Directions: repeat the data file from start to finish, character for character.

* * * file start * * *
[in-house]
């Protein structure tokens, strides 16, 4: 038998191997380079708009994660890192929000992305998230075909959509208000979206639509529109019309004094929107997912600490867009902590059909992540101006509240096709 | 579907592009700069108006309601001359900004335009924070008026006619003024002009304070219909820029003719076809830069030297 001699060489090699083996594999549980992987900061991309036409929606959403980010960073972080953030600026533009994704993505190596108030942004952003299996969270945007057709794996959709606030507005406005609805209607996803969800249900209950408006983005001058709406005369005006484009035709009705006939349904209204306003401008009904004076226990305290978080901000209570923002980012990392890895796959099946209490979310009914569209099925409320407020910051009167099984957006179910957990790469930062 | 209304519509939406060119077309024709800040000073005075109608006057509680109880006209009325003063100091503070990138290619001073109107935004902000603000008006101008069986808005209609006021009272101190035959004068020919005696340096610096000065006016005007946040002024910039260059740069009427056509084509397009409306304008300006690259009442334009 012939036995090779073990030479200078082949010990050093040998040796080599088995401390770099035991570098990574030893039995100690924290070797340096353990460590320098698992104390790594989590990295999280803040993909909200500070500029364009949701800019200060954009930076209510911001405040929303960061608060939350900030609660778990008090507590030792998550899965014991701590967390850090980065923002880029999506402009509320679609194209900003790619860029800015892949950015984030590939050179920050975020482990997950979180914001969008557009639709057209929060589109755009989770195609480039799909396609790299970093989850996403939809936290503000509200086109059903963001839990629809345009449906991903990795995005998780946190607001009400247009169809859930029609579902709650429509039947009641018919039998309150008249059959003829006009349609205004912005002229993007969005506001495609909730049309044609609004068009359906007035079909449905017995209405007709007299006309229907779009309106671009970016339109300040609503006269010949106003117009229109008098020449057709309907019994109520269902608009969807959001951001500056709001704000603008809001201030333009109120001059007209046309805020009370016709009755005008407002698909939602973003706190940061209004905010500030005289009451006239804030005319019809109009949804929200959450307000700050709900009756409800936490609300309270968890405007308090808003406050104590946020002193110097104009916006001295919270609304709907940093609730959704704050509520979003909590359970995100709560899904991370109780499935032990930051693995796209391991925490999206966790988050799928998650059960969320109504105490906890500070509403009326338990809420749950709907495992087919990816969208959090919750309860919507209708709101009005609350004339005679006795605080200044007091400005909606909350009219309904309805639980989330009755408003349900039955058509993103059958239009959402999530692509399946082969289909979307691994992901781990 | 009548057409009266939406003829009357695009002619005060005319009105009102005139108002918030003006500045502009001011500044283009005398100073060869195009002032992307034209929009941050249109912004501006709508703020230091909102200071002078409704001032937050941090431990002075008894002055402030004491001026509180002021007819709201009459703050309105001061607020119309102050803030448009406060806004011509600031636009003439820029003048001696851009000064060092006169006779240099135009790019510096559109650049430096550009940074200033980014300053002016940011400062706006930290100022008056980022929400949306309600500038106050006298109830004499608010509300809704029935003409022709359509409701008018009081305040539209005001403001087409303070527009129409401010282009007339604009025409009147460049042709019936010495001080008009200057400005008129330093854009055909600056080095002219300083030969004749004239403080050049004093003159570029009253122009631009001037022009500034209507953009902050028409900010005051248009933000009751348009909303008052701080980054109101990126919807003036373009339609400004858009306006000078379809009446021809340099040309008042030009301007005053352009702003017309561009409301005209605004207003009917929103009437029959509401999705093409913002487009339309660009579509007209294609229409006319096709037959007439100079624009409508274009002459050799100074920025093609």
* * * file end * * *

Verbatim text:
[in-house]
């Protein structure tokens, strides 16, 4: 038998191997380079708009994660890192929000992305998230075909959509208000979206639509529109019309004094929107997912600490867009902590059909992540101006509240096709 | 579907592009700069108006309601001359900004335009924070008026006619003024002009304070219909820029003719076809830069030297 001699060489090699083996594999549980992987900061991309036409929606959403980010960073972080953030600026533009994704993505190596108030942004952003299996969270945007057709794996959709606030507005406005609805209607996803969800249900209950408006983005001058709406005369005006484009035709009705006939349904209204306003401008009904004076226990305290978080901000209570923002980012990392890895796959099946209490979310009914569209099925409320407020910051009167099984957006179910957990790469930062 | 209304519509939406060119077309024709800040000073005075109608006057509680109880006209009325003063100091503070990138290619001073109107935004902000603000008006101008069986808005209609006021009272101190035959004068020919005696340096610096000065006016005007946040002024910039260059740069009427056509084509397009409306304008300006690259009442334009 012939036995090779073990030479200078082949010990050093040998040796080599088995401390770099035991570098990574030893039995100690924290070797340096353990460590320098698992104390790594989590990295999280803040993909909200500070500029364009949701800019200060954009930076209510911001405040929303960061608060939350900030609660778990008090507590030792998550899965014991701590967390850090980065923002880029999506402009509320679609194209900003790619860029800015892949950015984030590939050179920050975020482990997950979180914001969008557009639709057209929060589109755009989770195609480039799909396609790299970093989850996403939809936290503000509200086109059903963001839990629809345009449906991903990795995005998780946190607001009400247009169809859930029609579902709650429509039947009641018919039998309150008249059959003829006009349609205004912005002229993007969005506001495609909730049309044609609004068009359906007035079909449905017995209405007709007299006309229907779009309106671009970016339109300040609503006269010949106003117009229109008098020449057709309907019994109520269902608009969807959001951001500056709001704000603008809001201030333009109120001059007209046309805020009370016709009755005008407002698909939602973003706190940061209004905010500030005289009451006239804030005319019809109009949804929200959450307000700050709900009756409800936490609300309270968890405007308090808003406050104590946020002193110097104009916006001295919270609304709907940093609730959704704050509520979003909590359970995100709560899904991370109780499935032990930051693995796209391991925490999206966790988050799928998650059960969320109504105490906890500070509403009326338990809420749950709907495992087919990816969208959090919750309860919507209708709101009005609350004339005679006795605080200044007091400005909606909350009219309904309805639980989330009755408003349900039955058509993103059958239009959402999530692509399946082969289909979307691994992901781990 | 009548057409009266939406003829009357695009002619005060005319009105009102005139108002918030003006500045502009001011500044283009005398100073060869195009002032992307034209929009941050249109912004501006709508703020230091909102200071002078409704001032937050941090431990002075008894002055402030004491001026509180002021007819709201009459703050309105001061607020119309102050803030448009406060806004011509600031636009003439820029003048001696851009000064060092006169006779240099135009790019510096559109650049430096550009940074200033980014300053002016940011400062706006930290100022008056980022929400949306309600500038106050006298109830004499608010509300809704029935003409022709359509409701008018009081305040539209005001403001087409303070527009129409401010282009007339604009025409009147460049042709019936010495001080008009200057400005008129330093854009055909600056080095002219300083030969004749004239403080050049004093003159570029009253122009631009001037022009500034209507953009902050028409900010005051248009933000009751348009909303008052701080980054109101990126919807003036373009339609400004858009306006000078379809009446021809340099040309008042030009301007005053352009702003017309561009409301005209605004207003009917929103009437029959509401999705093409913002487009339309660009579509007209294609229409006319096709037959007439100079624009409508274009002459050799100074920025093609």